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ADA Website Compliance: The Basics of What Every Organization Should Know

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ADA Website Compliance: The Basics of What Every Organization Should Know

The Americans with Disabilities Act (ADA) is intended to “prohibit discrimination and guarantee that people with disabilities have the same opportunities as everyone else to participate in the mainstream of American life -- to enjoy employment opportunities, to purchase goods and services, and to participate in State and local government programs and services.” · How does this intent translate to websites that allow individuals to purchase goods or services? · What websites might be subject to the ADA? · What happens if someone who, for example, is blind or visually impaired cannot use a particular website? · Can the business that owns or controls the website be liable to that person? · What standards might govern the accessibility of websites? · How might a website conform to the ADA?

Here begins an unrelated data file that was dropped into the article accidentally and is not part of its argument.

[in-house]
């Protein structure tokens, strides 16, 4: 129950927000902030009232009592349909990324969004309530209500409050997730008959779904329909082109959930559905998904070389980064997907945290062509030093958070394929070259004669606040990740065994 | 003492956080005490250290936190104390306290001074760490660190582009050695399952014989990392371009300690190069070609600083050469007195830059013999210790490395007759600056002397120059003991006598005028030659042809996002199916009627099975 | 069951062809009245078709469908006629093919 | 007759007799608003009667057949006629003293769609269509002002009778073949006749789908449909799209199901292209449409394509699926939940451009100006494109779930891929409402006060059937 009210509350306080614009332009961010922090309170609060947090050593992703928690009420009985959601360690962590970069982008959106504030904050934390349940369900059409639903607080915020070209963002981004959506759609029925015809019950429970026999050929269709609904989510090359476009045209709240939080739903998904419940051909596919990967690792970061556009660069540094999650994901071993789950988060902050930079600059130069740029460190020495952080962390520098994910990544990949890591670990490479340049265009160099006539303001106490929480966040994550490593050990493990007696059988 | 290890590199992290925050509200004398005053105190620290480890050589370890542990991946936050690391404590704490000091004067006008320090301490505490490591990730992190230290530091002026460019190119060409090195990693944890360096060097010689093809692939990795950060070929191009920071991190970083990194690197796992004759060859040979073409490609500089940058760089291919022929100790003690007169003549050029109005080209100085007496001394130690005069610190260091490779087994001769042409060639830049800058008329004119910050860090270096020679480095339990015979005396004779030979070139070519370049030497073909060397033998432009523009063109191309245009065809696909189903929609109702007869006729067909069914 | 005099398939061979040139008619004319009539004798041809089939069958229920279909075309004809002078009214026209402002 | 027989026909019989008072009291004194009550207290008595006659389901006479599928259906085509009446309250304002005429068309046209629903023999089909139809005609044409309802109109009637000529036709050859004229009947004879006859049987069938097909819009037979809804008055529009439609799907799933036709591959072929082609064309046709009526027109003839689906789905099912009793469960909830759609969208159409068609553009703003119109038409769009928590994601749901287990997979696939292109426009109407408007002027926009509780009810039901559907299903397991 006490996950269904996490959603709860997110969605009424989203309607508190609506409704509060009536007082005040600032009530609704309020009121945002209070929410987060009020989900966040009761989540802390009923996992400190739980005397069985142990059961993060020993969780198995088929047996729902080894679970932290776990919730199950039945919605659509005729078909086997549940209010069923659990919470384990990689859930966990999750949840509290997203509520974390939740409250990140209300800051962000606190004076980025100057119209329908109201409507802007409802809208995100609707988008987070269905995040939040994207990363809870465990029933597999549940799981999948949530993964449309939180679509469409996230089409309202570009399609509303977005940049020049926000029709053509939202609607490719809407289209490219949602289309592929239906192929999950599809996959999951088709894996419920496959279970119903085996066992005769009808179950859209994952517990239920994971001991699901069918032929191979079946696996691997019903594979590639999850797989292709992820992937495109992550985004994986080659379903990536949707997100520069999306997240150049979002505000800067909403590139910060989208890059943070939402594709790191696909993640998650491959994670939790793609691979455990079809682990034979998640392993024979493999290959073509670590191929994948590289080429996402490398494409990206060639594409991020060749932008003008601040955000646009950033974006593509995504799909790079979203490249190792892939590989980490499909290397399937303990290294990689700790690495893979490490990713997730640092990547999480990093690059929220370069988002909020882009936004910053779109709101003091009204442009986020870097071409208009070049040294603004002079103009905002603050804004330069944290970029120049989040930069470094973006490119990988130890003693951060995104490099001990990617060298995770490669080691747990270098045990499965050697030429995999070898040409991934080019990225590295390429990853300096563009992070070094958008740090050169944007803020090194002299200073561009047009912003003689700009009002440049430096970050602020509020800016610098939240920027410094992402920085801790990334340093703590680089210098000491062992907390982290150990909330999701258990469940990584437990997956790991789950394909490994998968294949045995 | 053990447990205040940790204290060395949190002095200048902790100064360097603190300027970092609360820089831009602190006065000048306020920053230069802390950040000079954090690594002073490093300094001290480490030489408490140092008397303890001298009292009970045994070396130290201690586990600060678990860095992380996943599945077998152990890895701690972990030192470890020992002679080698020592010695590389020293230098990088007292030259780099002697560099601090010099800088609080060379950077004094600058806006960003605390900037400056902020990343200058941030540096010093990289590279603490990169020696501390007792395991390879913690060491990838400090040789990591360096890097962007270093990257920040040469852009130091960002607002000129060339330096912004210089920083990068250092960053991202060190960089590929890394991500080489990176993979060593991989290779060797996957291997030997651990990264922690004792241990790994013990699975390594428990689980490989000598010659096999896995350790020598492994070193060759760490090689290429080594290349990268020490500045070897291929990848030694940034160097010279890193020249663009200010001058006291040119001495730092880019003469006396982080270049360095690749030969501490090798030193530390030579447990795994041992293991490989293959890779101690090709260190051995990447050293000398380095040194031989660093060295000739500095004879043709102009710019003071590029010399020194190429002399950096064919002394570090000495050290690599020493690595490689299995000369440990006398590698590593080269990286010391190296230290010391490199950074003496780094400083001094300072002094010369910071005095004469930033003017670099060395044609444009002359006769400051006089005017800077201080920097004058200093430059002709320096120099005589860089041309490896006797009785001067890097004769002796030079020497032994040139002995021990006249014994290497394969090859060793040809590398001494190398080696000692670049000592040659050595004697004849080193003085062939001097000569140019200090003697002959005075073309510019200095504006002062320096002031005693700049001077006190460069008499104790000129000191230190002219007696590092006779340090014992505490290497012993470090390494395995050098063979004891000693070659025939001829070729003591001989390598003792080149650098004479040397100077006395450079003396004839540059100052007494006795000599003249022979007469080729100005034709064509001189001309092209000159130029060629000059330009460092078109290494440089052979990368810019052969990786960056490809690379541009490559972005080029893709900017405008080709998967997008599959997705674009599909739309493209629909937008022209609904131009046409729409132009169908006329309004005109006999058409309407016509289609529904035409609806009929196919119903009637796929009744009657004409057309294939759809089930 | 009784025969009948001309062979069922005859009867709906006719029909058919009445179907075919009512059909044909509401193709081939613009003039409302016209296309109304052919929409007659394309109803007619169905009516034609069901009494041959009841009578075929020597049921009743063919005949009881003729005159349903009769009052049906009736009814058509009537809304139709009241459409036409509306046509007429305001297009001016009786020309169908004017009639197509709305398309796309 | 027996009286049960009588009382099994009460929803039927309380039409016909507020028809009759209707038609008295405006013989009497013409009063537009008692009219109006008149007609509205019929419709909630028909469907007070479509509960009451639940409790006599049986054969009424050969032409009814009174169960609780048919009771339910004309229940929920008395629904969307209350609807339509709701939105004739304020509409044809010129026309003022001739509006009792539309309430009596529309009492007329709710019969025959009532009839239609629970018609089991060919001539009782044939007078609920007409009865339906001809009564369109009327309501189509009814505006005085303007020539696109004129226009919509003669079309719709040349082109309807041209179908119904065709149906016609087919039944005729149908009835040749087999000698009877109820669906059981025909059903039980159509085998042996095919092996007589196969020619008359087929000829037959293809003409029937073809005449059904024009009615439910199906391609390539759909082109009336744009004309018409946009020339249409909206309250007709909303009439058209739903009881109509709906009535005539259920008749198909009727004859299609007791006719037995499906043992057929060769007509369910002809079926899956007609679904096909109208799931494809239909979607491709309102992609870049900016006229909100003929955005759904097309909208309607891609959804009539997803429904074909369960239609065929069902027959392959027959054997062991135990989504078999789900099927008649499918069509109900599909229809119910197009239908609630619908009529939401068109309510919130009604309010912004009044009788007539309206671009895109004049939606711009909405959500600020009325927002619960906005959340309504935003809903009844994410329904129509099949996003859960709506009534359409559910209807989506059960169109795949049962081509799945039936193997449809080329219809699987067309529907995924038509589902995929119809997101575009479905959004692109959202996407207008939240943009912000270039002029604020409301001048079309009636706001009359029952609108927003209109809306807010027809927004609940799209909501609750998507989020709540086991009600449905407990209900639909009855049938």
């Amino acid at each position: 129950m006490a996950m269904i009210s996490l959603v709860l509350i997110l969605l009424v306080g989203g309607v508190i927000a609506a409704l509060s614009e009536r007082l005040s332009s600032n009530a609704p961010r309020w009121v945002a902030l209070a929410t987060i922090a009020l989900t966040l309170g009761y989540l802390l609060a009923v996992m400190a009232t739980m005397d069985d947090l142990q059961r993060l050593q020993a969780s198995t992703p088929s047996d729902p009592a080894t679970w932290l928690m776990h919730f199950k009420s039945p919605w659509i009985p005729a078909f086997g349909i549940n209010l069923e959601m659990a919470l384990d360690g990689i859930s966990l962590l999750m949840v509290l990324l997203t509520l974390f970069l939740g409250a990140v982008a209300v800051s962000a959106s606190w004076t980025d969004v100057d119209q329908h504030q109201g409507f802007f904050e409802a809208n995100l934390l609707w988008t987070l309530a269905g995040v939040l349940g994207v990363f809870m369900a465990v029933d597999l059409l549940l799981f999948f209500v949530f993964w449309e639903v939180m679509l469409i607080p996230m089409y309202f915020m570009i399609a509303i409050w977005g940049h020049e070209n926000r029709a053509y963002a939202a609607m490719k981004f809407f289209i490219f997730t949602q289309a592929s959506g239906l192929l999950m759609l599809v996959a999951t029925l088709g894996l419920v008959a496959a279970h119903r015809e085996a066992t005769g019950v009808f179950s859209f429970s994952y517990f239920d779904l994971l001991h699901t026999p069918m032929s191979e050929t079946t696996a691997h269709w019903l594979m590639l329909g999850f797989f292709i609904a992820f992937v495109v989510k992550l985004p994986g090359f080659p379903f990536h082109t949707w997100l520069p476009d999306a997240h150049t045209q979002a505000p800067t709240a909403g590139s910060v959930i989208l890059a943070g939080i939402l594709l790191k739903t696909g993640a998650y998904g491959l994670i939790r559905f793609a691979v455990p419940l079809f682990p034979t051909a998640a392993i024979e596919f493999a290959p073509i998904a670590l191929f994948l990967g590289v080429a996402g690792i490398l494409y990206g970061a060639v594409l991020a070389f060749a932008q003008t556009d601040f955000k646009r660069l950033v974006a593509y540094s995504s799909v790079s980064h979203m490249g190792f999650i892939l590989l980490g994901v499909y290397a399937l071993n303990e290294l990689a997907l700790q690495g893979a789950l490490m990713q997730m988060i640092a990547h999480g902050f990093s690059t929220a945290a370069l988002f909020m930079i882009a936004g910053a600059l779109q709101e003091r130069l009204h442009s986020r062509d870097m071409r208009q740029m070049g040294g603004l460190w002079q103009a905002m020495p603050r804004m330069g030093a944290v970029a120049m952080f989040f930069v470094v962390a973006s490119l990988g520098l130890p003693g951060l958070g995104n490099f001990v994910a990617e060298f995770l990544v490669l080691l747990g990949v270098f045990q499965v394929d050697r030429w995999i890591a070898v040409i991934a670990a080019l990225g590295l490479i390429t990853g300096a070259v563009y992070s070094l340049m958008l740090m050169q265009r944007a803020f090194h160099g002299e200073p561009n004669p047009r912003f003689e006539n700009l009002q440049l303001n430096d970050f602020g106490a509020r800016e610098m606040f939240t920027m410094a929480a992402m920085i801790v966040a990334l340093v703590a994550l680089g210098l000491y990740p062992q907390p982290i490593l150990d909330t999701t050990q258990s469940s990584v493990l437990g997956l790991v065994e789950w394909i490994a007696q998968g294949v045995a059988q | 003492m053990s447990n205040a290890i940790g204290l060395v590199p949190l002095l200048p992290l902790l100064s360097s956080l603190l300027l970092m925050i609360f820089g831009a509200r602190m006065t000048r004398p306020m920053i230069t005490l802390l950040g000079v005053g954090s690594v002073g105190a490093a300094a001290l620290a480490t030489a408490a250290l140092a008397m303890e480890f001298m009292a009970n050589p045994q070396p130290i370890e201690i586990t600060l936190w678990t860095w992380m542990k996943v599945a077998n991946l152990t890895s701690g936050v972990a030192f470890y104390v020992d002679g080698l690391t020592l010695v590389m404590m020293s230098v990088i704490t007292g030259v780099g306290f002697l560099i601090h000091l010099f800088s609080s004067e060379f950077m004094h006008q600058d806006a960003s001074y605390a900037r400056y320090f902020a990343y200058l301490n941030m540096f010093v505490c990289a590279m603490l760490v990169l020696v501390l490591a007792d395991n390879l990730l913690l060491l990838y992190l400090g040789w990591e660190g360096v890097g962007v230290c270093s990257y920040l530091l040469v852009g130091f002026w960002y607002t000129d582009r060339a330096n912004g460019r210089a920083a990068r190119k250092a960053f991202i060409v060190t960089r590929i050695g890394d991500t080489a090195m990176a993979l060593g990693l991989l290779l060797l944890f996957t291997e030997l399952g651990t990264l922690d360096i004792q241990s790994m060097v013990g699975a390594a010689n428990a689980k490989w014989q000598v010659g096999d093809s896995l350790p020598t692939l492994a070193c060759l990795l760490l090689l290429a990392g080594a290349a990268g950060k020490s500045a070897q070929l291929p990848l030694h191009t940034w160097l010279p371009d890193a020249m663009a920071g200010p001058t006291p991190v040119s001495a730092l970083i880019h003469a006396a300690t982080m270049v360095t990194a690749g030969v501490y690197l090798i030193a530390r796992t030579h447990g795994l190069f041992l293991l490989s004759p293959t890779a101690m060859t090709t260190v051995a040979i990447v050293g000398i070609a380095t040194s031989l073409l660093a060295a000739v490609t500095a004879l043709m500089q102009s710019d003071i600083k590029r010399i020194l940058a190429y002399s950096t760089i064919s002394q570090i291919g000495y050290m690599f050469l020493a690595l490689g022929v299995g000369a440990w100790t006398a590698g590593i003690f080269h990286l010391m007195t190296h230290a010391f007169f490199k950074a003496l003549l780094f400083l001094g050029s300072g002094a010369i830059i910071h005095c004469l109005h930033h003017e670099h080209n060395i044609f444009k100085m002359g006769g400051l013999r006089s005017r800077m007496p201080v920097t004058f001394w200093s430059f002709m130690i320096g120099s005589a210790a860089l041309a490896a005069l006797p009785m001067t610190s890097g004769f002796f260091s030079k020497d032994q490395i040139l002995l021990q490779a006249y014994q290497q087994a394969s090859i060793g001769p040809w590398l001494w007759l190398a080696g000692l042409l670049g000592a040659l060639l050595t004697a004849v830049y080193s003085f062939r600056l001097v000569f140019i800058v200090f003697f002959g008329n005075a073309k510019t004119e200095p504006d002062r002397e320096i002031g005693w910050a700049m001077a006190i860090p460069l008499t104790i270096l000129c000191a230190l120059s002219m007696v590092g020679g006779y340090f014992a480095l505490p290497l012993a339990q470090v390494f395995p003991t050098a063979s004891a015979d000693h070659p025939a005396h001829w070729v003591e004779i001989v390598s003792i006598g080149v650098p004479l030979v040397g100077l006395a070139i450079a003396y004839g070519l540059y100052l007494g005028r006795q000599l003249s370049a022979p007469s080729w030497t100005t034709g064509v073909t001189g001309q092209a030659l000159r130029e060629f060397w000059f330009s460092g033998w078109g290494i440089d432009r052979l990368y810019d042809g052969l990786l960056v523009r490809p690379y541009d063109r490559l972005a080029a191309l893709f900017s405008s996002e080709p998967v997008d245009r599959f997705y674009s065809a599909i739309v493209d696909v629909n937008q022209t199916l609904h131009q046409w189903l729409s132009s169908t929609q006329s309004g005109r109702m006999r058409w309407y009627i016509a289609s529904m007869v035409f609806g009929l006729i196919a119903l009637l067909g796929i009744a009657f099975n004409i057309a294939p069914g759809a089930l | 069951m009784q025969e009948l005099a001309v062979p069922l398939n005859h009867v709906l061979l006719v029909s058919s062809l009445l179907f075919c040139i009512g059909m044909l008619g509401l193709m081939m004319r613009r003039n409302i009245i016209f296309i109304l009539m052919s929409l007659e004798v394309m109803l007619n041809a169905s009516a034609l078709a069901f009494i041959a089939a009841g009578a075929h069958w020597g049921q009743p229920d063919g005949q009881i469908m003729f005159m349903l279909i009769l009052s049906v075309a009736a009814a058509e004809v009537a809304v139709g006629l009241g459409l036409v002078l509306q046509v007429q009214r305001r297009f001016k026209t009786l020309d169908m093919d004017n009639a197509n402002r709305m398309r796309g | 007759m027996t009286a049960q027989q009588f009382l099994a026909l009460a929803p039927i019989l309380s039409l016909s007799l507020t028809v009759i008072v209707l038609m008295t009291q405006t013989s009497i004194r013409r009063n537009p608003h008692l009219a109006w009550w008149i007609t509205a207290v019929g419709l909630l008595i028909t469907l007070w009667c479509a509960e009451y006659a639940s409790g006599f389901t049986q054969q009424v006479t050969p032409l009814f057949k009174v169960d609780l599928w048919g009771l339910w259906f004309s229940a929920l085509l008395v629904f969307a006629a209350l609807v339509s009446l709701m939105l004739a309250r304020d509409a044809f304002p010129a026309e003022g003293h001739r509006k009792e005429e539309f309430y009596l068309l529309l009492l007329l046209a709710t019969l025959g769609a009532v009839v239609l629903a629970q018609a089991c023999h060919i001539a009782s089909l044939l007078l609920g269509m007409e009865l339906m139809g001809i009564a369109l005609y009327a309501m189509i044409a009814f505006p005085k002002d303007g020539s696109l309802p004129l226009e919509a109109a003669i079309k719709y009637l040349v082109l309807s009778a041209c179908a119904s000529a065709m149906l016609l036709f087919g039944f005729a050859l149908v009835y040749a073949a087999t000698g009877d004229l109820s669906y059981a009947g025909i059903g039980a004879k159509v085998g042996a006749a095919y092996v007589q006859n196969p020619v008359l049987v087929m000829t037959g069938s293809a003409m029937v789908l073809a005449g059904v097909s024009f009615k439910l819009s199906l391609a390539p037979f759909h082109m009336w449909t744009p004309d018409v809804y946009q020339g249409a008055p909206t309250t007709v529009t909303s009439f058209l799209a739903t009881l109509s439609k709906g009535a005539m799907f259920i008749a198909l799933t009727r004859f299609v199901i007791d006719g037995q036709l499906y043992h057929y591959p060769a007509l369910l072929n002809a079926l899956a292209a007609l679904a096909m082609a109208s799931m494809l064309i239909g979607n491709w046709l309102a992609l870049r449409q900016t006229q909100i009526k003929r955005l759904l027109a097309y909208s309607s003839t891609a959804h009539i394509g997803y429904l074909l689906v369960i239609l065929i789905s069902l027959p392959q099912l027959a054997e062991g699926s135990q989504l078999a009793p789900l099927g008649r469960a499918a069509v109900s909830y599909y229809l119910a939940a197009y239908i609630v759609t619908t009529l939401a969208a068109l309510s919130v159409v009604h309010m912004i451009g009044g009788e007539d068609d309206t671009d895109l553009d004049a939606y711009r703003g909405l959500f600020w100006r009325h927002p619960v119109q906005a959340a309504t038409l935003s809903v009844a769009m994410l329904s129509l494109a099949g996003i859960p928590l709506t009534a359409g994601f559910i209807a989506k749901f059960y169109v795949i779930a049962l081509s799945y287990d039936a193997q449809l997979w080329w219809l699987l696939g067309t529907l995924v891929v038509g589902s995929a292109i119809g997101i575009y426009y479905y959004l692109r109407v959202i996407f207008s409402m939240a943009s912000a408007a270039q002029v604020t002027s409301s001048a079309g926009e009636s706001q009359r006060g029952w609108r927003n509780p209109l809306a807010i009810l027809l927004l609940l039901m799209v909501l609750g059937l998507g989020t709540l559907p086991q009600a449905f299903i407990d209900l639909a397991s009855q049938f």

Transcript